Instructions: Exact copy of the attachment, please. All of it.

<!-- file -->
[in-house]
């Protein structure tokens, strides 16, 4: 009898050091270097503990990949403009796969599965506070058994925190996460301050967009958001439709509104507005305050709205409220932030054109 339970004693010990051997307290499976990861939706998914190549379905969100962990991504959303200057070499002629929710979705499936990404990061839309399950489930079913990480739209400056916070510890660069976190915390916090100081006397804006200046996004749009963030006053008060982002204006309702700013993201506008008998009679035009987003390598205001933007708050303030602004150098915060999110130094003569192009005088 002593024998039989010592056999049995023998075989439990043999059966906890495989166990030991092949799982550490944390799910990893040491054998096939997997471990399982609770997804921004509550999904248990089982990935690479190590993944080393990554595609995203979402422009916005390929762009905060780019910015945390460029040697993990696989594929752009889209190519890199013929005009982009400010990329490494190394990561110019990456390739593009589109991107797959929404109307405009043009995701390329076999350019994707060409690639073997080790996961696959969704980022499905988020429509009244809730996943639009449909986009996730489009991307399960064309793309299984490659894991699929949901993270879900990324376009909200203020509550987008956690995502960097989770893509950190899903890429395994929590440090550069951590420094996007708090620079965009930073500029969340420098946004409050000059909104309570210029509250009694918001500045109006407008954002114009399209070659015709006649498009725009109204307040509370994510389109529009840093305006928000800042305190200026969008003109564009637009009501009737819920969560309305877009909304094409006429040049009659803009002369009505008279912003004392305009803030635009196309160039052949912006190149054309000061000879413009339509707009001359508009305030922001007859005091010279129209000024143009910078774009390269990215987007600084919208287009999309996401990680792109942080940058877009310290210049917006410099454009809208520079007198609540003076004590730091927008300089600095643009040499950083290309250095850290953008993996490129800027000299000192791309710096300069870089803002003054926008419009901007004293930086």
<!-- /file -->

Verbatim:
[in-house]
């Protein structure tokens, strides 16, 4: 009898050091270097503990990949403009796969599965506070058994925190996460301050967009958001439709509104507005305050709205409220932030054109 339970004693010990051997307290499976990861939706998914190549379905969100962990991504959303200057070499002629929710979705499936990404990061839309399950489930079913990480739209400056916070510890660069976190915390916090100081006397804006200046996004749009963030006053008060982002204006309702700013993201506008008998009679035009987003390598205001933007708050303030602004150098915060999110130094003569192009005088 002593024998039989010592056999049995023998075989439990043999059966906890495989166990030991092949799982550490944390799910990893040491054998096939997997471990399982609770997804921004509550999904248990089982990935690479190590993944080393990554595609995203979402422009916005390929762009905060780019910015945390460029040697993990696989594929752009889209190519890199013929005009982009400010990329490494190394990561110019990456390739593009589109991107797959929404109307405009043009995701390329076999350019994707060409690639073997080790996961696959969704980022499905988020429509009244809730996943639009449909986009996730489009991307399960064309793309299984490659894991699929949901993270879900990324376009909200203020509550987008956690995502960097989770893509950190899903890429395994929590440090550069951590420094996007708090620079965009930073500029969340420098946004409050000059909104309570210029509250009694918001500045109006407008954002114009399209070659015709006649498009725009109204307040509370994510389109529009840093305006928000800042305190200026969008003109564009637009009501009737819920969560309305877009909304094409006429040049009659803009002369009505008279912003004392305009803030635009196309160039052949912006190149054309000061000879413009339509707009001359508009305030922001007859005091010279129209000024143009910078774009390269990215987007600084919208287009999309996401990680792109942080940058877009310290210049917006410099454009809208520079007198609540003076004590730091927008300089600095643009040499950083290309250095850290953008993996490129800027000299000192791309710096300069870089803002003054926008419009901007004293930086």